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Potoler Dolma, the Bengali summer delicacy that isn’t Bengali at all

13 April, 2022 16:08:18
Potoler Dolma, the Bengali summer delicacy that isn’t Bengali at all

Summer vegetables rarely excite the Bengali gourmand the way winter offerings seem to do. After all, how far outside of the box can one really step with a few varieties of ‘shaak’ and ‘dnata’ (stalks, for want of a better translation), jhinge (obscurely known as sponge gourd), ‘mocha’ (plantain flower) and ‘enchor’ (unripe jackfruit)?

The one vegetable we have left out of this list, you will notice, is ‘potol’ (parwal in HIndi) which, again for want of a better word, we call finger gourd. And the sole reason for that is Potoler Dolma, that Bengali delicacy of infinite variety. The irony is, it isn’t even Bengali. Like so many of Bengal’s linguistic and cultural borrowings, the dolma too, comes from a faraway land. 

For those seeking a more precise source, the Wikipedia definition may be handy: “Dolma is a family of stuffed dishes common in Anatolian, Levantine, Caucasian, Mesopotamian, Iranian and Maghrebi cuisines, that can be served warm or at room temperature. Some types of dolma are made with whole vegetables, fruit, offal or seafood, while others are made by wrapping grape, cabbage, or other leaves around the filling.”

In short, from the shores of the Mediterranean to the shores of Bay of Bengal - that’s the journey that Potoler Dolma has made, traversing several sea routes to reach our ports. While some food historians believe the dolma came to us by way of the Turks during the rule of the Nawabs of Bengal, others believe it is a gift of the once thriving Armenian and Jewish communities of Calcutta, predating the arrival of the British. Given how adventurous Bengalis have always been about food, it did not take them long to adopt the dolma so completely that it seemed homegrown, as it were.

In the Mediterranean region, common vegetables used to hold the stuffing for a dolma include tomato, pepper, onion, zucchini, eggplant, and finger gourd. The stuffing generally consists of rice, minced meat or grains mixed with diced onion, herbs like dill, mint or parsley, and spices. Dolma has been a part of Middle Eastern cuisine for centuries, and the Iraqi version also includes stuffed cabbage leaves, and onions in aubergines cooked in tomato sauce. Over time, regional variations have developed, and in the area around the Persian Gulf, basmati rice is preferred, while the flavour of the stuffing may be enhanced using tomatoes, onions, and cumin.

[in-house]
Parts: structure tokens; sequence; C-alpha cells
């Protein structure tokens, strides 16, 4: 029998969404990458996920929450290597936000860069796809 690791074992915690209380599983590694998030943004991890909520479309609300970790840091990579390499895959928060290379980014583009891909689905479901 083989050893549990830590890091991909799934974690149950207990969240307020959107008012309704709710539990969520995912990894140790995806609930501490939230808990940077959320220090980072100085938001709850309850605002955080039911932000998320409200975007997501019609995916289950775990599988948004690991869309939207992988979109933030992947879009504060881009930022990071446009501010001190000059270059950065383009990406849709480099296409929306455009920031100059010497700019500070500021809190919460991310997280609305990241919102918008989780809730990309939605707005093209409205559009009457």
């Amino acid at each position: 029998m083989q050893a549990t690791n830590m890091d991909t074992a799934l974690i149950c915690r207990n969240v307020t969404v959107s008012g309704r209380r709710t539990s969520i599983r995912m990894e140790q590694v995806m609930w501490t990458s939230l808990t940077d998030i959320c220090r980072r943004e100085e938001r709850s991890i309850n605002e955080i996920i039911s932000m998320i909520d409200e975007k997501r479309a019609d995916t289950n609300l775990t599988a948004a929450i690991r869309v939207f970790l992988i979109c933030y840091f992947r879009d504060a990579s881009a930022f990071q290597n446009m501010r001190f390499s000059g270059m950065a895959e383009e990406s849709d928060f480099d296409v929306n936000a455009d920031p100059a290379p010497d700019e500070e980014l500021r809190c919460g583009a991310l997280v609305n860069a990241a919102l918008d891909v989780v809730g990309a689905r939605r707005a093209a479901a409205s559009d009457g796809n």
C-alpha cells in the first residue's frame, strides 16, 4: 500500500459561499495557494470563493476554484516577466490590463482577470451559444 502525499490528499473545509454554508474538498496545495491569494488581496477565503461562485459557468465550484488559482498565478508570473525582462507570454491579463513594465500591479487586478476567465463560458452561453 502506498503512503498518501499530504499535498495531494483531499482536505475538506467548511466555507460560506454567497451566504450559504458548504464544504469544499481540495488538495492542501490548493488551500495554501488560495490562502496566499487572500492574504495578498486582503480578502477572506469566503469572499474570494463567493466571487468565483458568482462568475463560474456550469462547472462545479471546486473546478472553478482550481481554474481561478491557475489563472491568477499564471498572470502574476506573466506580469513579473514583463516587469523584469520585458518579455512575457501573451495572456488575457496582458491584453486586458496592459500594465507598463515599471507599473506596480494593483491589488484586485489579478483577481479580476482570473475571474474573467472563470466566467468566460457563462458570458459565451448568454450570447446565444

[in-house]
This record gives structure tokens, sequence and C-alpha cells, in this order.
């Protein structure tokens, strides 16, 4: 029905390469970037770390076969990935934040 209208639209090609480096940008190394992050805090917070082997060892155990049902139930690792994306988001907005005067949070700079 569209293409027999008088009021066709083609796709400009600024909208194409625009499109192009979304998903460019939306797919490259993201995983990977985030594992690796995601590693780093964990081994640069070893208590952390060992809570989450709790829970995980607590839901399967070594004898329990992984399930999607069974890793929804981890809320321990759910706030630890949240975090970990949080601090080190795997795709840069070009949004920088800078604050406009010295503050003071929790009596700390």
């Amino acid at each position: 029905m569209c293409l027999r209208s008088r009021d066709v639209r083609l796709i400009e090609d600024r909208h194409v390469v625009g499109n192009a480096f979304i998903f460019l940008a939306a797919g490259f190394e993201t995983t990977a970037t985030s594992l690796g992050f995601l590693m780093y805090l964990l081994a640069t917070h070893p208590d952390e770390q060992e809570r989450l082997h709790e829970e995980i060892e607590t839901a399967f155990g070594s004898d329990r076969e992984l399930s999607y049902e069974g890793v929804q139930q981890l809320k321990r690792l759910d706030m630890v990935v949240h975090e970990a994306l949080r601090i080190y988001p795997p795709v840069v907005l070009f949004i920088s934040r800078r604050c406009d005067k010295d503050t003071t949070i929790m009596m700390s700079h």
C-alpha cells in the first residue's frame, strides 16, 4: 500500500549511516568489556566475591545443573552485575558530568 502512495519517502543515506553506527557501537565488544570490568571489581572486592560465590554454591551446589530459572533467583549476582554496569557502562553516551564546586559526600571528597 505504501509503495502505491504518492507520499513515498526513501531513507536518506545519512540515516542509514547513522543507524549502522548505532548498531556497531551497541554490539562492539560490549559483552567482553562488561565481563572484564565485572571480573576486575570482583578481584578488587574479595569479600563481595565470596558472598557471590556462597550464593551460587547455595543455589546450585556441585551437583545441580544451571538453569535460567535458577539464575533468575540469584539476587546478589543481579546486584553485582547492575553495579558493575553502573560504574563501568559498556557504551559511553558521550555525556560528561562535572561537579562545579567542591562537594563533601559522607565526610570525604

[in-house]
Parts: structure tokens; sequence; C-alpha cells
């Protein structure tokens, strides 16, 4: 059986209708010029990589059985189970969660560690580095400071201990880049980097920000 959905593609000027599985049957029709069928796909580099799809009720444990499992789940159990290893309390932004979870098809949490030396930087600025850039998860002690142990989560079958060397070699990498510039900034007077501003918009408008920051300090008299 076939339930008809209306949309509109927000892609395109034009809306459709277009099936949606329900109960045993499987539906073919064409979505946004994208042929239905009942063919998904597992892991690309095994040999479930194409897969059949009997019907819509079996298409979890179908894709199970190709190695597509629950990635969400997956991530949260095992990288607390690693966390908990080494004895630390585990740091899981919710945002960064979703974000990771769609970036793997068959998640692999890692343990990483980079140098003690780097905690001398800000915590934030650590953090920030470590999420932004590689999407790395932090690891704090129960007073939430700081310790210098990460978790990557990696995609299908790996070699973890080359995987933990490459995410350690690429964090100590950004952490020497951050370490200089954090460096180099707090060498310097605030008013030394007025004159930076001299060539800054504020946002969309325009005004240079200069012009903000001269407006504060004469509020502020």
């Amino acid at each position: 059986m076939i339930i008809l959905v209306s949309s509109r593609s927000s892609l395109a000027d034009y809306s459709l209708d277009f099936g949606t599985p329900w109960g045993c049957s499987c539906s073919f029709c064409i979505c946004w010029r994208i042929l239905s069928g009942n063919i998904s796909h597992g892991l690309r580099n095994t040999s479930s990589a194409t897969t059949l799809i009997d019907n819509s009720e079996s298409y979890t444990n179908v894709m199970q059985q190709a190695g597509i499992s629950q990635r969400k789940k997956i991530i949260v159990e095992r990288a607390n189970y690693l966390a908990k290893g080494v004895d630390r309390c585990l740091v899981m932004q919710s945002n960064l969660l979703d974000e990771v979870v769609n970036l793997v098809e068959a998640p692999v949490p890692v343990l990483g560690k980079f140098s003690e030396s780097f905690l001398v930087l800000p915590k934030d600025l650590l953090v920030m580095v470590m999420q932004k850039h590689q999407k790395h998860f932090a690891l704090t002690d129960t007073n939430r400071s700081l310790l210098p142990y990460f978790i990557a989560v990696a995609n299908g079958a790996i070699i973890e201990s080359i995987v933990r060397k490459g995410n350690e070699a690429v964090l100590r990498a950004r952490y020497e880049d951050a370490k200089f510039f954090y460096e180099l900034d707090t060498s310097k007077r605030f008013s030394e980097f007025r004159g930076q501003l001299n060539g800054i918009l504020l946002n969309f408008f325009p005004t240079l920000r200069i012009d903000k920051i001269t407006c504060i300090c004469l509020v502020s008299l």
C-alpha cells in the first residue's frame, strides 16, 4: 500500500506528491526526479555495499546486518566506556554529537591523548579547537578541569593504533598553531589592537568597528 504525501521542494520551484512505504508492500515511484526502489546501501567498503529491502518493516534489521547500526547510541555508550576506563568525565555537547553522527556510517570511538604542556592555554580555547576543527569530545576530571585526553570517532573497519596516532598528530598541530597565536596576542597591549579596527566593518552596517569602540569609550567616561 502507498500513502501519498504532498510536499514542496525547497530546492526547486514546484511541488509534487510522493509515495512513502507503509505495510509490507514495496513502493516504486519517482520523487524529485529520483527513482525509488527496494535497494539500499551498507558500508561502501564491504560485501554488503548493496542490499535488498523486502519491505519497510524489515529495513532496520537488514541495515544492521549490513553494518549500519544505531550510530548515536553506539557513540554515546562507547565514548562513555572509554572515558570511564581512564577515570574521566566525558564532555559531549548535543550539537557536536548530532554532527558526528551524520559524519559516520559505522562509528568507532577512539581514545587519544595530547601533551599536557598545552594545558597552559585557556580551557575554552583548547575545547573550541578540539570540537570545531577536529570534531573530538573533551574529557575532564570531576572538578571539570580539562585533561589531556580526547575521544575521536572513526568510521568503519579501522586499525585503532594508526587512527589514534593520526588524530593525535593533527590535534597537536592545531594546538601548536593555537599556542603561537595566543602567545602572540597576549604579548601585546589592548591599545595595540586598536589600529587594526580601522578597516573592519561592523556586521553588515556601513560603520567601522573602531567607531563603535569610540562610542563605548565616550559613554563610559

The word dolma itself is thought to derive from ‘dolmak’ or ‘dolmade’ - a Turkish word that means ‘to be filled, be full.’ The dolma produced in the Bengali kitchen have stuffed fish, shrimp, meat, or vegetables along with poppy seeds, grated coconut and/or raisins.

Potoler Dolma has long become a ‘local’ landmark dish in Bengal, and is considered enough of a delicacy to be served even at marriage parties and other festive occasions. The most popular theory is that the dolma was brought here by immigrant Armenians, who came to India in the 16th century to escape Turkish persecution. As the community spread, so did their trade and they landed in Calcutta, which was then one of the trading hubs of India. They imported expensive Venetian glassware, amber, wool, swords and guns, in exchange for spices, pearls, cotton, and precious stones from India. 

The Armeninans made Calcutta their home, and were responsible for many of the city’s most impressive buildings, including the famous Grand Hotel, lovingly called the Grand Dame of Chowringhee, which had the name of Armenian entrepreneur Arathoon Stephen attached to it. Armenians loved fine food and dining, and hosted lavish Christmas lunches and club dinners for rich Bengalis. Food historians believe that it was at these occasions that Bengalis were introduced to Potoler Dolma.

With their traditional flair for culinary experimentation, Bengalis also use also soaked gram flour with ghee, cumin powder, hing (asafoetida), chillies, ginger, peanuts, and grated coconut in the stuffing to make vegetarian dolmas, unlike Armenians. Once cooled, this mix is stuffed into a peeled and hollowed-out finger gourd, fried, and set aside. In her book ‘Bengali Cooking: Seasons & Festivals’ food writer Chitrita Banerji claims that other gourds are too watery to attain the desired meat-like, succulent texture, which has forced Bengalis to confine the dolma, both vegetarian and non-vegetarian, to potol. 

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